Guo, J., Parker, P. D., Marsh, H. W. & Morin, A. J. S. (2015). Achievement, motivation, and educational choices: A longitudinal study of expectancy and value using a multiplicative perspective. Developmental Psychology, 51(8), 1163-1176. http://psycnet.apa.org/doi/10.1037/a0039440

Harris, A. & Goodall, J. (2007). Engaging parents in raising achievement: Do parents know they matter? Specialist Schools and Academies Trust. http://library.bsl.org.au/jspui/bitstream/1/3469/1/Engaging%20parents%20and%20
raising%20achievement_Alma%20Harris_2007%20.pdf

Hill, N. E. & Tyson, D. F. (2009). Parental involvement in middle school: A meta-analytic assessment of the strategies that promote achievement. Developmental Psychology, 45(3), 740-763. http://dx.doi.org/10.1037/a0015362

Hox, J. (2002). Multilevel analysis: Techniques and applications. Mahwah, NJ: Lawrence Erlbaum Associates.

Johnston, D. W., Lee, W., Shah, C., Shields, M. A. & Spinks, J. (2014). Are neighbourhood characteristics important in predicting the post-school destinations of young Australians? Adelaide: National Centre for Vocational Education Research. https://www.ncver.edu.au/publications/publications/all-publications/are-neighbourhood-characteristics-important-in-predicting-the-post-school-destinations-of-young-australians

Kintrea, K., St Clair, R. & Houston, M. (2011). The influence of parents, places and poverty on educational attitudes and aspirations. Joseph Roundtree Foundation. https://www.jrf.org.uk/sites/default/files/jrf/migrated/files/young-people-education-attitudes-full.pdf

Kirk, C. M., Lewis-Moss, R. K., Nilsen, C. & Colvin, D. Q. (2011). The role of parent expectations on adolescent educational aspirations. Educational Studies, 37(1), 89-99. http://dx.doi.org/10.1080/03055691003728965

Kirk, C. M., Lewis, R. K., Scott, A., Wren, D., Nilsen, C. & Colvin, D. Q. (2012). Exploring the educational aspirations-expectations gap in eighth grade students: Implications for educational interventions and school reform. Educational Studies, 38(5), 507-519. http://dx.doi.org/10.1080/03055698.2011.643114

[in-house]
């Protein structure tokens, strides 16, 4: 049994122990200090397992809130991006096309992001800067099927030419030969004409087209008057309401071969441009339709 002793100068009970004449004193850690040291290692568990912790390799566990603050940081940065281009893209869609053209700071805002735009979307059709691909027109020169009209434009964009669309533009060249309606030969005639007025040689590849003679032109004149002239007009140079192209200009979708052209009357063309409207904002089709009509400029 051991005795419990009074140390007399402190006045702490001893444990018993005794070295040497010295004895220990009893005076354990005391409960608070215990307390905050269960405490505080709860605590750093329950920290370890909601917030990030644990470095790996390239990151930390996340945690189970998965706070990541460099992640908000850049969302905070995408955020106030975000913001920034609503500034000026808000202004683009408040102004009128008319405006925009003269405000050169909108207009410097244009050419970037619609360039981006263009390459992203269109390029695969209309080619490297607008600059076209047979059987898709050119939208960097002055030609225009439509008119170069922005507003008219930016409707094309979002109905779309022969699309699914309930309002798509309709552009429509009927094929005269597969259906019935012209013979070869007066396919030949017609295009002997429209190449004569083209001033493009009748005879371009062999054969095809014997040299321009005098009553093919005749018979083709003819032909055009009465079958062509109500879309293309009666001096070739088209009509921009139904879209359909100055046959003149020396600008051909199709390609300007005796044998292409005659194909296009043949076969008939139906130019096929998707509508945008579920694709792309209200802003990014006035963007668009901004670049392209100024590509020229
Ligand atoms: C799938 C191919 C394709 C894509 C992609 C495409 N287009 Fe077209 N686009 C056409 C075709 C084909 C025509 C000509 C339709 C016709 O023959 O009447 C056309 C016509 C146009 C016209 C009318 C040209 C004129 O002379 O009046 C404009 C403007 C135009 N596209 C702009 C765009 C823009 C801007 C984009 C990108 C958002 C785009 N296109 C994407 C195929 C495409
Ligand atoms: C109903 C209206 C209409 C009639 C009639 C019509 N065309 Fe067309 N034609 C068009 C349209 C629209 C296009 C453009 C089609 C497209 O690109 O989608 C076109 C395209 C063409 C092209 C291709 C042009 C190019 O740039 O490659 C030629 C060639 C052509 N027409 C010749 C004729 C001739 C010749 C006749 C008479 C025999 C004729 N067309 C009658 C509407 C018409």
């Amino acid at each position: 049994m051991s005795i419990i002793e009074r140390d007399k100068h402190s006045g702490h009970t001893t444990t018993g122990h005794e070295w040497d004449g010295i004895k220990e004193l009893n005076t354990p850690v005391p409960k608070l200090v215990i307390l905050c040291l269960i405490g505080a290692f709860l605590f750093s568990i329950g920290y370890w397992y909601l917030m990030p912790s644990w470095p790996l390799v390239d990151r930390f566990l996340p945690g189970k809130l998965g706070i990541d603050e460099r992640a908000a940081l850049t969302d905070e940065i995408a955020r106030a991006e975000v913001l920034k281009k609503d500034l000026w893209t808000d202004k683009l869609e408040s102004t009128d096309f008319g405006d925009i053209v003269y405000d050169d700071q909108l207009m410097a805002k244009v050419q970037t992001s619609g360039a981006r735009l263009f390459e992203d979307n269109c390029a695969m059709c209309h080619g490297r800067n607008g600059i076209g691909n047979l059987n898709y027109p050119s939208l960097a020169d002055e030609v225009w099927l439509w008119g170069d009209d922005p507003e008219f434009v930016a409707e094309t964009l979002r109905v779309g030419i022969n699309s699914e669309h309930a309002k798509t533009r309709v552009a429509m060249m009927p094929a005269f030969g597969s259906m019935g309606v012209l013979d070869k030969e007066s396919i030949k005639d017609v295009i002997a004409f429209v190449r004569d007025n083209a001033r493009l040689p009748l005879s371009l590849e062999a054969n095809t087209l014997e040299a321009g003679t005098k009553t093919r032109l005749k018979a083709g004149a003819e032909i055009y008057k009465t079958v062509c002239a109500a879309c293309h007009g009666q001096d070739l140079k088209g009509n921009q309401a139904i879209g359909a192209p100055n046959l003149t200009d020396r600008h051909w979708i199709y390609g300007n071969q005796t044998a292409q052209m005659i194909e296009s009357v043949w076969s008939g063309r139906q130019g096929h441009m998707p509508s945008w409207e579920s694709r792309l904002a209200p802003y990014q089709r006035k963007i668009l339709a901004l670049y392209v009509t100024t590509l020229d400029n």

Laming, M. (2012). The new inheritors: Transforming young people's expectations of university. Rotterdam, The Netherlands: The Netherlands Sense Publishers.

LeCroy, C. W. & Krysik, J. (2008). Predictors of academic achievement and school attachment among Hispanic adolescents. Children & Schools, 30(4), 197-209. http://dx.doi.org/10.1093/cs/30.4.197

Low, R. Y. S. (2015). Raised parental expectations towards higher education and the double bind. Higher Education Research & Development, 34(1), 205-218. http://dx.doi.org/10.1080/07294360.2014.934333

Marsh, H. W. (1992a). Self-description questionnaire (SDQ) I: A theoretical and empirical basis for the measurement of multiple dimensions of preadolescent self-concept. An interim test manual and research monograph. Macarthur, NSW: University of Western Sydney.

Marsh, H. W. (1992b). Self-Description Questionnaire (SDQ) II: A theoretical and empirical basis for the measurement of multiple dimensions of adolescent self-concept. A test manual and research monograph. Macarthur, NSW: University of Western Sydney.

Marsh, H. W. (1992c). Self-Description Questionnaire (SDQ) III: A theoretical and empirical basis for the measurement of multiple dimensions of late adolescent self- concept. An interim test manual and research monograph. Macarthur, NSW: University of Western Sydney.

McCarron, G. P. & Inkelas, K. K. (2006). The gap between educational aspirations and attainment for first-generation college students and the role of parental involvement. Journal of College Student Development, 47(5), 534-549. http://dx.doi.org/10.1353/csd.2006.0059

Mello, Z. R. (2009). Racial/ethnic group and socioeconomic status variation in educational and occupational expectations from adolescence to adulthood. Journal of Applied Developmental Psychology, 30(4), 494-504. http://dx.doi.org/10.1016/j.appdev.2008.12.029

OECD (2015). Education policy outlook 2015: Making reforms happen. OECD Publishing. http://dx.doi.org/10.1787/9789264225442-en